"I don't think people who are homophobic are likely to be persuaded by a government edict, but they might be persuaded by these rowers, or a teacher, or someone's appearance on television." McKellen does his bit by visiting schools, where he gives talks to teachers and pupils. He has been to 50 so far.
"It makes you weep with happiness – kids supported by their teachers, teachers who are out, kids who are out; that's the world of the future. They listen with open mouths when I tell them what it was like growing up when it was illegal to be gay and you didn't talk about it."
When I mention how many gay pupils (55 per cent) are still bullied, 99 per cent of whom hear the word gay used as a pejorative, he seems quick to focus on the positives. For a man who spent two-thirds of his life masking his sexuality in public, this need to believe we've come further than we have is understandable. He talks with the enthusiasm of those energised by the young.
"They can't understand why religious leaders have a problem [with gay people] and they are absolutely baffled as to the situation in sports," he says. The day we meet, Nicky Morgan, theEqualities minister who voted against same-sex marriage, pledged £2m for anti-gay bullying initiatives. This works out at about £80 per school, but for McKellen it is the message that is most potent.
"It is astonishing that all that work is going on in schools, supported by the Government, and then kids go home, watch television and see no evidence of it in sport."
The coalition's policies on LGBT issues have annoyed almost as many as they have pleased. Same-sex marriage alienated most Tory MPs and many Lib Dems, while allowing both parties to vie for the pink vote. But behind the headlines, austerity cuts have disproportionately affected LGBT organisations. And coalition promises to overhaul the asylum process for gay applicants and reduce homophobic persecution abroad have failed to materialise.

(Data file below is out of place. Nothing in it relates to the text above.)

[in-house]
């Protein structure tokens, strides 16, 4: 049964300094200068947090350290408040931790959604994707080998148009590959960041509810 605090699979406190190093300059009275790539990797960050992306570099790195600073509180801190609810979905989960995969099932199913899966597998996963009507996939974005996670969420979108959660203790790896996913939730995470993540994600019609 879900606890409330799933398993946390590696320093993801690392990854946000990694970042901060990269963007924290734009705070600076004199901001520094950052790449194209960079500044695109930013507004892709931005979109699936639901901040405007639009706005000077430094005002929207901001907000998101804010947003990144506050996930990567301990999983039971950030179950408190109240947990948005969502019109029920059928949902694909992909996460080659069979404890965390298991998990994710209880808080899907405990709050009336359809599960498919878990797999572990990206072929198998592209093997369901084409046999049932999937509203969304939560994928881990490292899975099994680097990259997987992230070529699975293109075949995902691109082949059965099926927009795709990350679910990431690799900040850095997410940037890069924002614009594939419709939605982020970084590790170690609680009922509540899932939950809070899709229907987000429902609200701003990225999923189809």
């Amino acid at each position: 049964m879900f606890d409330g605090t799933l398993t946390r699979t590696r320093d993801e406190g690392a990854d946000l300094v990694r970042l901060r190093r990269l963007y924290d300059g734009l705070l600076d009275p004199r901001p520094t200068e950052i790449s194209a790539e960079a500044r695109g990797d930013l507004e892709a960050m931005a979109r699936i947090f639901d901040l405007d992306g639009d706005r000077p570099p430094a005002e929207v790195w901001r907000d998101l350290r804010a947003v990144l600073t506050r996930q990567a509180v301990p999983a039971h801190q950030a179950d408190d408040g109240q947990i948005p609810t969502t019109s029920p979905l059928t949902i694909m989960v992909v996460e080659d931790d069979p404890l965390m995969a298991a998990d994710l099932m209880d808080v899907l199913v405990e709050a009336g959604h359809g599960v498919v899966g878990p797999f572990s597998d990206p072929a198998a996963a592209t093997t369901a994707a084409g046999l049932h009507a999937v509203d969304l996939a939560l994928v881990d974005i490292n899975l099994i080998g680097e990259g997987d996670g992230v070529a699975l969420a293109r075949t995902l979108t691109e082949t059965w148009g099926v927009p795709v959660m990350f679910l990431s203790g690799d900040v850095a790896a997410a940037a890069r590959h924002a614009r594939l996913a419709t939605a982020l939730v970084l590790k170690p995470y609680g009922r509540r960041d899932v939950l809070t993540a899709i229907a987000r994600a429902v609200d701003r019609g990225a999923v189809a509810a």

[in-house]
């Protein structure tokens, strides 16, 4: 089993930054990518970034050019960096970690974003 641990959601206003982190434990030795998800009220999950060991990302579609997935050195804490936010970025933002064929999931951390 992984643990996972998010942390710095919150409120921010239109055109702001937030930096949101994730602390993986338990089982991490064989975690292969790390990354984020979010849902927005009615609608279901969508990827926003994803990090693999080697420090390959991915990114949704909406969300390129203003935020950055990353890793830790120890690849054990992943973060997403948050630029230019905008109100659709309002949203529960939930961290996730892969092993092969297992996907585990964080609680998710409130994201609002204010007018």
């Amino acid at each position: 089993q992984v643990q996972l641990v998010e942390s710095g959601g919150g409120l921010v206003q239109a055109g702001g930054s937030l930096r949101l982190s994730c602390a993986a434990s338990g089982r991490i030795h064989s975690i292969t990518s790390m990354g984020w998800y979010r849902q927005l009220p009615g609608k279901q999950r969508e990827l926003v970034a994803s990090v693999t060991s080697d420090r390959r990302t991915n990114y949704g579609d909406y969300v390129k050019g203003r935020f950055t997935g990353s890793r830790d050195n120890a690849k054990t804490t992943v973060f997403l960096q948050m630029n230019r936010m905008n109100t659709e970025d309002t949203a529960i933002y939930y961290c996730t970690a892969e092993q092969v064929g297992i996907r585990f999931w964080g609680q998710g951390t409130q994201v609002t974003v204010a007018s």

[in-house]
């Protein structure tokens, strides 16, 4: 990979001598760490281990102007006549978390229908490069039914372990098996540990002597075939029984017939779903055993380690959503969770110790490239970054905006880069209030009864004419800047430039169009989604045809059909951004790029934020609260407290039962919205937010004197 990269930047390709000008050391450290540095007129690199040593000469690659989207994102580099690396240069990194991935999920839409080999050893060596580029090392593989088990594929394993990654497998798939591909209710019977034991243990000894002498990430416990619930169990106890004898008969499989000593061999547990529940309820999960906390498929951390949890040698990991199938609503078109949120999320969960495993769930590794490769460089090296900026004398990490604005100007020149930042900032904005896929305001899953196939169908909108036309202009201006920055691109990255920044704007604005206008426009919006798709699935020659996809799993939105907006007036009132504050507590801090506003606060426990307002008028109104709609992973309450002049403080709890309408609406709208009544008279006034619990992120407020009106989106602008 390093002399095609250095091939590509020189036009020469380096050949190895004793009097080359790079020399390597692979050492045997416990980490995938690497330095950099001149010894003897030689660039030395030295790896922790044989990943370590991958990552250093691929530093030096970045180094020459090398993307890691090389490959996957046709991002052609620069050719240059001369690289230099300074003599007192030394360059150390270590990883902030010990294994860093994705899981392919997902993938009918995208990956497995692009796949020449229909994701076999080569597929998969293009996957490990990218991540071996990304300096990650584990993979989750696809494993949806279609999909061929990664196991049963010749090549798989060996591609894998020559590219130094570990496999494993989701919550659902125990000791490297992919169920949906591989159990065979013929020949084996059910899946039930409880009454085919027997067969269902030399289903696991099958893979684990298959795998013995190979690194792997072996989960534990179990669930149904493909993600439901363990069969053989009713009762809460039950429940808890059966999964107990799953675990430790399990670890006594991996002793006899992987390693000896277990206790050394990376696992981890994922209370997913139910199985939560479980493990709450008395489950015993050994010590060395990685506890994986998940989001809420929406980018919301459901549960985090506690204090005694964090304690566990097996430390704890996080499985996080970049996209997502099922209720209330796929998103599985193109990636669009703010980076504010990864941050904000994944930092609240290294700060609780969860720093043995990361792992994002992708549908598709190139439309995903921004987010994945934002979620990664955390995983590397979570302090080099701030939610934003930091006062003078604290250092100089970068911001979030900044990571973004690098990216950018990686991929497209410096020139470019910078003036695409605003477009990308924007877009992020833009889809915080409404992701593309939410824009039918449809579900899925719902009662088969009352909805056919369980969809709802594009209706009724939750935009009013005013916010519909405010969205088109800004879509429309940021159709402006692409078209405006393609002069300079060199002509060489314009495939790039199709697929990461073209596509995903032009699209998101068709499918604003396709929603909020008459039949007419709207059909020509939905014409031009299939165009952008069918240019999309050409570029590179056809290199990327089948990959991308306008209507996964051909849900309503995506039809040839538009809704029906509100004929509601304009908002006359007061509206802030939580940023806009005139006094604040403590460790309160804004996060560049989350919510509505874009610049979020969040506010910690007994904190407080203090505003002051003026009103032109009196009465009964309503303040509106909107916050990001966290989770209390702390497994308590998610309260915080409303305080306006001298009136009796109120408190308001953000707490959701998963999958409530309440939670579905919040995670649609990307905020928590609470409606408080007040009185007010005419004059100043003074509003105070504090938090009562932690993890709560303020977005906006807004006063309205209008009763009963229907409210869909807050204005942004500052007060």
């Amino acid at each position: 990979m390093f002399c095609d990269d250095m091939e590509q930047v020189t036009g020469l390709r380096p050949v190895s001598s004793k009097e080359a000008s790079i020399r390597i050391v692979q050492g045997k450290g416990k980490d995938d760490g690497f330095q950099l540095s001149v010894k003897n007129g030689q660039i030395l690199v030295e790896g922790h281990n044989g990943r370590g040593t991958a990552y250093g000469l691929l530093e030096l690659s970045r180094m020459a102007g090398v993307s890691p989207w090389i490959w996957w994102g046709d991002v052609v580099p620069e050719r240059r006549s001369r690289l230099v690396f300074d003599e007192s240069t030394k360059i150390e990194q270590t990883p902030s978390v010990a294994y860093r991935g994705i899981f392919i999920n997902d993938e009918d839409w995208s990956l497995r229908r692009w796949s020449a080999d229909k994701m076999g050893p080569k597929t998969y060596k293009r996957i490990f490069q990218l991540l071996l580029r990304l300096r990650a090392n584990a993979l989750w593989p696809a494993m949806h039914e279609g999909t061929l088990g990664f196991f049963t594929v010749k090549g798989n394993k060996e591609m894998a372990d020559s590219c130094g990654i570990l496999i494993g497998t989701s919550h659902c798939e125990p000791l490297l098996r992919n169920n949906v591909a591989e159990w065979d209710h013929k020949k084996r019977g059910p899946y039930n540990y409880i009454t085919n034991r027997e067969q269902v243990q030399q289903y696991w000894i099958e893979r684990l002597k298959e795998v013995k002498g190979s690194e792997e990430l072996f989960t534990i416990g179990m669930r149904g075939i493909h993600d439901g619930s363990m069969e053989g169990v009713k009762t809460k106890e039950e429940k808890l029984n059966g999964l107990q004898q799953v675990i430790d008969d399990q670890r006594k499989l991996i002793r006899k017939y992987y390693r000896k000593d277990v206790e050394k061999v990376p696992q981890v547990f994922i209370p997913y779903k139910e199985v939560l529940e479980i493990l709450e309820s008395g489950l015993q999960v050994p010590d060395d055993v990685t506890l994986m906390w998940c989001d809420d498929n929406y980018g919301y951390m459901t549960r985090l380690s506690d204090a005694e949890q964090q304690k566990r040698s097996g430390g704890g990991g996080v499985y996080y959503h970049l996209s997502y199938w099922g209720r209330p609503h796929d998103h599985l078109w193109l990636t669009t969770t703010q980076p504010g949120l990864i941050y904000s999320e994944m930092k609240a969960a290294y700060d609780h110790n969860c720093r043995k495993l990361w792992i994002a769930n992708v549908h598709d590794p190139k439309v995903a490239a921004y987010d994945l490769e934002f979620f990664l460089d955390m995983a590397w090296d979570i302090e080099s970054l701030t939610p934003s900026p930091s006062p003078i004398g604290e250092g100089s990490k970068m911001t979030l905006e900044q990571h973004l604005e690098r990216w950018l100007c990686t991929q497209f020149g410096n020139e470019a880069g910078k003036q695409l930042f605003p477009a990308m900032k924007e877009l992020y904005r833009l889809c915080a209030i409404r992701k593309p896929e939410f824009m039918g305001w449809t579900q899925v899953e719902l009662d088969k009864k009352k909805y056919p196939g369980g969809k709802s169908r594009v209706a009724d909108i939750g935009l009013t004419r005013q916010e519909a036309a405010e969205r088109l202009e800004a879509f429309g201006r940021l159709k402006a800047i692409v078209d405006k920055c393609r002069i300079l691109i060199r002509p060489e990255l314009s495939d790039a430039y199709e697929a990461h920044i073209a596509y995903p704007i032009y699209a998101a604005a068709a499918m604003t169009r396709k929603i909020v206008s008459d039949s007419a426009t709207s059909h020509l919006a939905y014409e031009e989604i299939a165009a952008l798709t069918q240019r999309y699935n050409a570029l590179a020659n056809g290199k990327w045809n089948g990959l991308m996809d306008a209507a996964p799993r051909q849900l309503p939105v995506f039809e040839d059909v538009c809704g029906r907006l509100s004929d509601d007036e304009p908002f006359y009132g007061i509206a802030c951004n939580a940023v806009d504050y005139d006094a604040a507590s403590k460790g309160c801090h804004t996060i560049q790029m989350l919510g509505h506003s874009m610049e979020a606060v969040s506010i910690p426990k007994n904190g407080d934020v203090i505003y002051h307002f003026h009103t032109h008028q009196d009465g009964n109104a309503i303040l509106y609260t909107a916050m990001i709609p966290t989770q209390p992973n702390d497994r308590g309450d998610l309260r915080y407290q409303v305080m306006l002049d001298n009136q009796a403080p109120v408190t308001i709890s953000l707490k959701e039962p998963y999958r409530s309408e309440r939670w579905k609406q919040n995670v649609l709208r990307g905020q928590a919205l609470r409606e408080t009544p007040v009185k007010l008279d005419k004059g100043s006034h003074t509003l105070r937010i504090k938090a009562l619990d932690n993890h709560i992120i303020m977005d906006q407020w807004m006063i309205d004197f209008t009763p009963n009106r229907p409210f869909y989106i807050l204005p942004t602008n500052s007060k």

"It is a great pity," says McKellen. "There are no gay rights in this country that were established because politicians decided to do it. Stonewall was made up of 10 lesbians and 10 gay men who said, 'We're going to do it.' We made the arguments and politicians had to agree."
McKellen was one of the founders of Stonewall, set up in 1989, also in reaction to Section 28. And even though it has helped achieve legal parity for LGBT people, McKellen is loath to bask in any glory.
"We did the easy part, which is we got the laws changed." It is the culture that is "much harder" to tackle, he says, while pointing out how gay weddings will help. "We can be as cynical as we like but every same-sex marriage that happens has 100 people there, who cry their eyes out and go and tell their friends. The pebble is dropped in."
As our time draws to an end, McKellen has one last target: our self-appointed spiritual guardians. "Every anti-gay remark from the Church gives the thug a licence to be cruel," he says. Nationally, there were more than 4,000 anti-gay hate crimes in 2012-13. "There's homophobic violence in the streets, verbal violence wherever you go." But he has no desire to go banging on the Archbishop of Canterbury's door.
"How many people in the Church are ashamed of [its] leadership? A lot. That's their problem – let them get on with it. If the Pope came out tomorrow and said, 'I'm gay', yes, that would have an impact, but we can't wait for that. We've got to get on with it." And with that, he grabs a handful of salty snacks, stands up as if for a curtain call and strides downstairs to host an evening with the rowers.
1939 Born in Burnley, Lancashire. Family move to Wigan in same year.
1957 Wins scholarship to study English literature at St Catharine's College, Cambridge.
1961 Makes professional debut as Roper in A Man for All Seasons at the Belgrade Theatre, Coventry.
1964 Begins relationship with Brian Taylor, a history teacher.
1976 Breakthrough appearances in Richard II lead to major roles in Othello, Macbeth and King Lear.
1978 Meets his second partner, writer and director Sean Mathias.
1988 Comes out publicly as gay during BBC Radio 3 interview.
1989 Co-founds Stonewall.
1991 Knighted for services to theatre.
2001 Stars as Gandalf in film adaptation of JRR Tolkien's The Lord of the Rings trilogy.
2006 Diagnosed with prostate cancer but goes without treatment.
2013 Officiates at wedding of Patrick Stewart to Sunny Ozell.
2014 Awarded honorary degree by Cambridge University. Made Freeman of the City of London.Reuse content